Montag, 25. März 2013

329 | Freedom of Speech & Common Sense

This is supposed to be a ‘difficult question’ but when I look at it, I can’t help but ask myself: is it really so? Does it need to be?
So then I went okay, well, let’s look at it simplistically. What is freedom of speech? It is the freedom to speak. Before we go any further, we can see that we are dealing with the definition of freedom. What is freedom? Everyone is or at least should be able to answer this question in common sense at least from the perspective of the ‘limit’ of the definition, meaning: when is freedom no more?

From that perspective, the answer is simplistic: My freedom is bound to your freedom, because the moment my freedom limits your freedom, my freedom because equal to some form of abuse. From this what I see is that the greatest freedom possible for mankind as humanity, as one, on earth, is within the context of equality. Equal freedom, thus equal rights. Now if we look at this principle we can agree it is common sense, yet at the same time we can see that our world system does not function based on this principle. Our world system does not ensure nor does it provide equal rights for all. The question is why, and from here the questions arises whether what the system defines as ‘freedom’ is indeed that.

So – now that we’ve got the definition of freedom straight – and notice, it need not be difficult or complicated, in fact the simpler it is the closer it gets to common sense – let’s go back to the point of ‘freedom of speech’ and look at it again:
Freedom of speech is the freedom to speak and express. Bound by the definition of ‘freedom’ itself, freedom of speech is no longer that – the moment this freedom is abuse to lie or mislead with the intention to diminish or harm another.
Simplistic common sense, isn’t it?

At this point I would like to share the considerations of some fellow Destonians as shared on Quora as perspectives to the question What is freedom of speech and what are the limits of free speech?

Eleonora Gozzini:
There are a few boundaries to 'free speech' that have been drawn over time. They would include 'the boundary of speech intending Harm, as John Stuart Mill explained in his book 'On Liberty'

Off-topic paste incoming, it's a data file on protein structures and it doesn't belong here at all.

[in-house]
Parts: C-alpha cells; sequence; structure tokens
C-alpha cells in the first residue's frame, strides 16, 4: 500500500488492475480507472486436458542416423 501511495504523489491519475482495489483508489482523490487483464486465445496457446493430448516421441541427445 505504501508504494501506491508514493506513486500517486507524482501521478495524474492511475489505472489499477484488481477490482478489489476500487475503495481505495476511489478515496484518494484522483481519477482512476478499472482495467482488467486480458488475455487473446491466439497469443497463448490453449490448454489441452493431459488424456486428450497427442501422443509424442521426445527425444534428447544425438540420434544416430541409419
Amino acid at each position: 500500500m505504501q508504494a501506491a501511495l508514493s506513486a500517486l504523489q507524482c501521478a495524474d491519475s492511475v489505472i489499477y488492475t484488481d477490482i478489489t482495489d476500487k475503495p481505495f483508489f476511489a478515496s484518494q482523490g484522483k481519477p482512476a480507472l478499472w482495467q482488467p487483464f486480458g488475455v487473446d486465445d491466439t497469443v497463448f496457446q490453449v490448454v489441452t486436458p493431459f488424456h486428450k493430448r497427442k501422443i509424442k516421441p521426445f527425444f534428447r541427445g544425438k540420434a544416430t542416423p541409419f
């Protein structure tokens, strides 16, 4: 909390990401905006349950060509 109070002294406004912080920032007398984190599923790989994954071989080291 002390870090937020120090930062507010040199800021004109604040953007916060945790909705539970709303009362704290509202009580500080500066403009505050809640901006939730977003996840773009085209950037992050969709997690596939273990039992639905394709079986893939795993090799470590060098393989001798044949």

The limitation he places on free expression is “one very simple principle,” now usually referred to as the Harm Principle, which states that
“the only purpose for which power can be rightfully exercised over any member of a civilized community, against his will, is to prevent harm to others.” (1978, 9)

There is a great deal of debate about what Mill had in mind when he referred to harm; for the purposes of this essay he will be taken to mean that an action has to directly and in the first instance invade the rights of a person (Mill himself uses the term rights, despite basing the arguments in the book on the principle of utility). The limits on free speech will be very narrow because it is difficult to support the claim that most speech causes harm to the rights of others. This is the position staked out by Mill and it is a good starting point for a discussion of free speech because it is hard to imagine a more liberal position. Liberals find it difficult to defend free speech once it can be demonstrated that its practice does actually invade the rights of others.
If we accept the argument based on the harm principle we need to ask “what types of speech, if any, cause harm?” Once we can answer this question, we have found the appropriate limits to free expression. The example Mill uses is in reference to corn dealers: he suggests that it is acceptable to claim that corn dealers starve the poor if such a view is expressed through the medium of the printed page. It is not acceptable to express the same view to an angry mob, ready to explode, that has gathered outside the house of the corn dealer.
The difference between the two is that the latter is an expression “such as to constitute…a positive instigation to some mischievous act”.